Poor Fauxlivia. I believe her. I think she did love Peter, at least a little. And she certainly didn't want to hurt him, especially once she got to know him. She was given a mission fueled by inaccuracies and lies, told that it was “us or them” and naturally she went into it thinking of everyone on this side as bad guys. Walternate told her “Don't be deceived, Olivia. They're monsters in our skin. They'll do anything, say anything to gain our trust. But they can't be trusted.” It was only once she was on this side that she saw she'd been mislead, that people n this side are no different than those on her own. And Peter's insistence on finding a way to save both worlds touched something in her that responded to her idea of right, and in the end she's willing to gamble everything on Peter's belief that it's possible. She's a good person who was put into an impossible situation, and she did what she saw as her duty to the best of her ability, even when it made her feel filthy inside. In her mind, she was doing what was necessary to save her world, and all the billions of people in it. And now she's home, and the old swagger in her walk is a lie. She's haunted by what she did to Peter.

Peter is a crack shot. I doubt the man in Johari Window was his first kill.

Astrid is again pivotal to solving the case.

Broyles seems to have no problem with the idea of Peter and Olivia being a couple. Is it different because he's not technically FBI?

Unanswered question
If Fauxlivia stole a part from Over Here for Walternate's machine, how did ours become fully assembled? Am I forgetting something?

If Peter didn't exist...
It's unlikely the swap would have ever taken place, since the whole reason Olivia and the others went Over There in the first place was to bring him back. Colonel Broyles would still be alive. And Walternate would have had to find another way to retrieve the missing pieces for his machine, and another power source to activate it.

*This is me getting inside the character's head. I adore Peter. These are his thoughts.


Anonymous said...

IMO this was the best episode of season 3. Great acting all around and a great storyline. Your analysis was great, and you really got into the characters heads. I have to agree about peters first kill, as soon as I saw johari window i was like "no way was it his first kill" also worth a note is the fact that he never actually acknowledges that was his first ever kill, and with aim like that; just no way. This is probably the only episode of season 3 where every main character has something to do, and that is why its possibly my favourite fringe episode.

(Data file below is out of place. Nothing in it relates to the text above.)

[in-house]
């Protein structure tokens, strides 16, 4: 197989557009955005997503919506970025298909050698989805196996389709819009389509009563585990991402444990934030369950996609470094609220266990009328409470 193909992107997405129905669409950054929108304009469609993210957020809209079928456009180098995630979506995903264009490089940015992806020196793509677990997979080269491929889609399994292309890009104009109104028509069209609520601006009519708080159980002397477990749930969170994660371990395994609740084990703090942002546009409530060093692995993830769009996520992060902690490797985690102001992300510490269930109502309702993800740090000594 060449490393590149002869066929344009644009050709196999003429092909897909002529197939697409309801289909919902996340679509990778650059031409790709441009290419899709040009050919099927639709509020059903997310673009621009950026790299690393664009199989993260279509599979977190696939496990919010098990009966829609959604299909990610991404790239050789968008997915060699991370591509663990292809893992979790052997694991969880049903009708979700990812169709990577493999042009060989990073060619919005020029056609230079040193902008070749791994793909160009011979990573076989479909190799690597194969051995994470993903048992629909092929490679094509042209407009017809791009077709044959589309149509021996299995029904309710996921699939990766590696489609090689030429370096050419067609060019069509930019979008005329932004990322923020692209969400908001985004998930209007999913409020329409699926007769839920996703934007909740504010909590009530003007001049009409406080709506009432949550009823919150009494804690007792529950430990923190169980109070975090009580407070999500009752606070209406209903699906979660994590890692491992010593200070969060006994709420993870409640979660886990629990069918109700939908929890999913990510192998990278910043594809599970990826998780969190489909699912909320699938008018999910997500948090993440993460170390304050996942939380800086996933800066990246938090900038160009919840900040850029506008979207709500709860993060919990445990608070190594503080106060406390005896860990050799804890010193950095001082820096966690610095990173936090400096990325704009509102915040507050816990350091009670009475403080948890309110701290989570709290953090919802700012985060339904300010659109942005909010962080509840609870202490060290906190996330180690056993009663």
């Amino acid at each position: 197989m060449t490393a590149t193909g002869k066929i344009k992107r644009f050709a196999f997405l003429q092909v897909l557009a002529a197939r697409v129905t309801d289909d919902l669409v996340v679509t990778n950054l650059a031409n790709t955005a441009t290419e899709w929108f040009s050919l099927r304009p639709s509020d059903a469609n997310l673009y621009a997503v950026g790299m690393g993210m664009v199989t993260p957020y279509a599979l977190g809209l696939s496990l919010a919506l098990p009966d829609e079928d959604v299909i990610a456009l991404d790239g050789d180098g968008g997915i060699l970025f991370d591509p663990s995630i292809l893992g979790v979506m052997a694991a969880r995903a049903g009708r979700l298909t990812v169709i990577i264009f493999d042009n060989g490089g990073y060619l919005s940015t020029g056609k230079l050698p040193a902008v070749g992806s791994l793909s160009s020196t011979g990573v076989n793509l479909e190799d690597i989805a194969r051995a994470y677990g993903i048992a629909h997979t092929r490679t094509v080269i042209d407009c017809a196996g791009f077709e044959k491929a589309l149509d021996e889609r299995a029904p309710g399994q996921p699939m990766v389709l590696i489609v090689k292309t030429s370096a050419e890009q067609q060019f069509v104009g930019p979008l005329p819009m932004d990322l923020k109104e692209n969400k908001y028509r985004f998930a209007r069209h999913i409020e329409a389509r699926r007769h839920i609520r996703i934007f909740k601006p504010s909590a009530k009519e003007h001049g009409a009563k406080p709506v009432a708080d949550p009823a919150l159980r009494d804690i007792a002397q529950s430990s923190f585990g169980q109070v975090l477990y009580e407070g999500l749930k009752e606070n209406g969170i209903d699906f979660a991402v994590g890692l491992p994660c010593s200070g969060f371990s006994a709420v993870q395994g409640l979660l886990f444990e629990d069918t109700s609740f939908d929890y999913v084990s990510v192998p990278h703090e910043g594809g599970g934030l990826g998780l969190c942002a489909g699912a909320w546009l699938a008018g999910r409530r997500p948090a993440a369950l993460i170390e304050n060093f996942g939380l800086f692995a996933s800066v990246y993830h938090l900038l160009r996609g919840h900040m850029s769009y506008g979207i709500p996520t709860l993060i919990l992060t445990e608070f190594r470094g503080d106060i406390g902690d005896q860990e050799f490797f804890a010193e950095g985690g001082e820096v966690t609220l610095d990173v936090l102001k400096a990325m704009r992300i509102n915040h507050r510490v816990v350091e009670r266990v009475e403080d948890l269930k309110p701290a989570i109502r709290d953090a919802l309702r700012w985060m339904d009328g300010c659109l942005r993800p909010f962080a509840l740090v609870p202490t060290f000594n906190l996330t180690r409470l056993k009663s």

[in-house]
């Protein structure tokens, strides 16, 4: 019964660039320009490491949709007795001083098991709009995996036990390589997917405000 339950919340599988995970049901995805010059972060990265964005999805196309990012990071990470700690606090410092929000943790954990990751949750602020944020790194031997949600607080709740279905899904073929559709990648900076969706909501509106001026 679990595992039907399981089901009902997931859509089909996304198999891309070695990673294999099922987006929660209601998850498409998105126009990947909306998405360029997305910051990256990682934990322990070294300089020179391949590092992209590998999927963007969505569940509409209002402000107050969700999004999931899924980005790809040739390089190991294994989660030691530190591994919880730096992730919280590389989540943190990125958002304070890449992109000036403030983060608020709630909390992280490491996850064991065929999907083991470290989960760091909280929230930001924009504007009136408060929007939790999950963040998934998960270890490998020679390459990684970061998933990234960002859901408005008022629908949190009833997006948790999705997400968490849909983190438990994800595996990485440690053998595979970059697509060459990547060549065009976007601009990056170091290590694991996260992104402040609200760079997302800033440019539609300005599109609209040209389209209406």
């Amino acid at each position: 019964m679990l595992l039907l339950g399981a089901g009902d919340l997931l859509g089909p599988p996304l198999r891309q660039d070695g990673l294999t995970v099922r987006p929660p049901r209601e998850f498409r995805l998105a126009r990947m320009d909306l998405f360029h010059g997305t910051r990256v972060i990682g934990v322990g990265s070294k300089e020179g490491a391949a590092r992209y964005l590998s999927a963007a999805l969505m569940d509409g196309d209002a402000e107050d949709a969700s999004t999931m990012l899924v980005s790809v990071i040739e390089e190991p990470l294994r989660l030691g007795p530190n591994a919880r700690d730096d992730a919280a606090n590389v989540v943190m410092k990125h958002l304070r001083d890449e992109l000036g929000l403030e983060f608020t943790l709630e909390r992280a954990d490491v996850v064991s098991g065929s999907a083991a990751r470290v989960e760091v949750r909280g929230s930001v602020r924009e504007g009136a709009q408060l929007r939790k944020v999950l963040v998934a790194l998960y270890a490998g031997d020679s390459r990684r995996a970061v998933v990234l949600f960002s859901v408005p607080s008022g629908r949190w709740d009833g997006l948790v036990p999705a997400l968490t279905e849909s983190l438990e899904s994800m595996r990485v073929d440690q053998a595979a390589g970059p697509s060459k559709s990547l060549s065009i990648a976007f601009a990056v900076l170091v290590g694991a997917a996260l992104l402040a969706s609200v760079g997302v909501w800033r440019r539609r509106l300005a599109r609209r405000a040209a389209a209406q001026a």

Anonymous said...

this marionette and bloodline my favorite of last season, mainly due to anna torv's performance in them

cortexifan said...

@Anonymous at 10:25
Agreed! Anna's facial expressions are phenomenal. And her acting is superb. When she said it that cell talking to Broyles I thought that was the end of her, so hopeless.
Entrada and Marionette are my favorites, adding Bloodline and LSD to that list.

:( I'm not gonna have time to join the re-watch for the next week with stinks because Entrada and Marionette are my favs. Will be back for 6B, I hope.

awesome! Good job :)

cortexifan said...

correction: When she sat in that cell...

Anonymous said...

The machine part Altlivia stole never really made sense to me. I once tweeted a co-producer about it and she said it was a "power source" that could not be retrieved on the other side. That's alright, I guess, assuming the machine has additional pieces in case some are lost (Peter?)

What confuses me is that in the future, 2026, the machine on our side (and our side only) is tossed back into a man-made wormhole which travels back in time. So, how could we still have a piece for Altlivia to steal if we couldn't send that very piece back into the past? I suppose if the Observers are meddling, they could move stuff back into place for us. I'll wait for more information between the machine and them.